|Bromley, C. - UNIV. OF NEBRASKA-LINCOLN|
|Van Vleck, Lloyd|
Submitted to: Journal of Animal Science
Publication Type: Peer Reviewed Journal
Publication Acceptance Date: September 1, 2000
Publication Date: February 1, 2000
Citation: Bromley, C.M., Van Vleck, L.D., Snowder, G.D. 2000. Genetic correlations for litter weight weaned with growth, prolificacy, and wool traits in Columbia, Polypay, Rambouillet and Targhee sheep. Journal of Animal Science 79:339-346. Interpretive Summary: Economic traits of sheep include litter size, weights at various ages, and fleece traits such as weight, grade, and staple length. A measure of ewe productivity for lamb production is litter weight weaned which is a composite trait of litter size at weaning and weaning weight. This composite trait is easily measured and might be suitable for selection for ewe productivity. This study of Columbia, Polypay, Rambouillet, and Targhe sheep showed that litter weight weaned generally was lowly heritable (about the same as litter size) but that enough genetic variation existed for selection. Averaged over all breeds, the genetic correlations between litter weight weaned and litter size at birth were small and positive and were large and positive with litter size weaned. Similarly, the genetic correlations with birth weight were small and positive and with gain from birth to weaning were moderately large and positive. The genetic correlations with the fleece traits averaged near zero. These results, although with possible variation from breed to breed, suggest that no adverse genetic responses in other economic traits would result from selection for litter weight at weaning.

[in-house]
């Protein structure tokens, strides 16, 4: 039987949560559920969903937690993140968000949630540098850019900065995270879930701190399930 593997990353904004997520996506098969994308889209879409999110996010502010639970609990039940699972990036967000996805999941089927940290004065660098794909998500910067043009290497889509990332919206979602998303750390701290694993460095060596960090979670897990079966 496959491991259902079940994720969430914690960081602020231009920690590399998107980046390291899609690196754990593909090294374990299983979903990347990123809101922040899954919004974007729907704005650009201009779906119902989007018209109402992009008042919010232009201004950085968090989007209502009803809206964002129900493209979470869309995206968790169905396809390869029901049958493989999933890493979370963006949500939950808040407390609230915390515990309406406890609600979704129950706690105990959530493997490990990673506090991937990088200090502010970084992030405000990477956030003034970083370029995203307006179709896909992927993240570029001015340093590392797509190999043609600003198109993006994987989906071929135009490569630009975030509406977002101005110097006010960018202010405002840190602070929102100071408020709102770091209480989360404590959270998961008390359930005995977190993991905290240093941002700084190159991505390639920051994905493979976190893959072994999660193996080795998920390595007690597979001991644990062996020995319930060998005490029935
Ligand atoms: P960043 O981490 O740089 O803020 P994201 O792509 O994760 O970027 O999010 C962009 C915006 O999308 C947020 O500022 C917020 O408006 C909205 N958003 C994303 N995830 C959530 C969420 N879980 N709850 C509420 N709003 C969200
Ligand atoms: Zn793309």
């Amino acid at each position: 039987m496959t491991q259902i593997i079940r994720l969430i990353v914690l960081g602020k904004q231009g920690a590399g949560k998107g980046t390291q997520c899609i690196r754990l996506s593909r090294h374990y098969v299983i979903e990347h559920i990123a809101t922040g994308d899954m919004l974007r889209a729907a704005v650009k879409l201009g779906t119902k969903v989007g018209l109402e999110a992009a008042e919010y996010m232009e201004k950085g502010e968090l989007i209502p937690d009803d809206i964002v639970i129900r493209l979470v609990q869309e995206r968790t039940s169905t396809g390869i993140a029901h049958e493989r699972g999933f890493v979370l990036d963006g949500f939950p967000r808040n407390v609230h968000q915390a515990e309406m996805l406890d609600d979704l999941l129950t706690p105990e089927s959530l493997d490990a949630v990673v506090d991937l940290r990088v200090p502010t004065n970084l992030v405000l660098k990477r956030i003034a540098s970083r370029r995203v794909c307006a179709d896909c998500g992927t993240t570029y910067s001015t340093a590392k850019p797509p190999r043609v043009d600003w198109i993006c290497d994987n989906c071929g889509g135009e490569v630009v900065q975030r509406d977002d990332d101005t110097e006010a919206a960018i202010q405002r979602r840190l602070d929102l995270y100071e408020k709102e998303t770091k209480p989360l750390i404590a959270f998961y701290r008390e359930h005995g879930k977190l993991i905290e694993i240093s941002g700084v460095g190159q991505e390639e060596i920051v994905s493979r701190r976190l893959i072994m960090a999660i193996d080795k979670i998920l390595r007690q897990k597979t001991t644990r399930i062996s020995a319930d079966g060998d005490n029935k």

Technical Abstract: Total litter weight weaned at 120 d per ewe lambing can be used as a measure of ewe productivity. Genetic correlations for Columbia, Polypay, Rambouillet and Targhee sheep were estimated using REML with animal models between litter weight weaned and fertility, growth and wool traits. Total number of observations ranged from 4,609 to 6,469 for litter weight weaned, from 5,140 to 7,095 for fertility traits, from 7,750 to 9,530 for growth traits, and from 4,063 to 34,746 for wool traits across the four breeds. For litter weight weaned, heritability estimates were low and ranged from .03 to .12. Relative variances due to permanent environmental effects and effects of mating sire were small. Estimates of direct genetic correlations with litter weight weaned generally varied from breed to breed. The ranges were as follows: -.30 to .43 with fertility traits, -.03 to .98 for growth traits and -.20 to .67 with wool traits. Results suggest that correlated responses for fertility, growth and wool traits if selection is practiced on litter weight weaned might vary from breed to breed.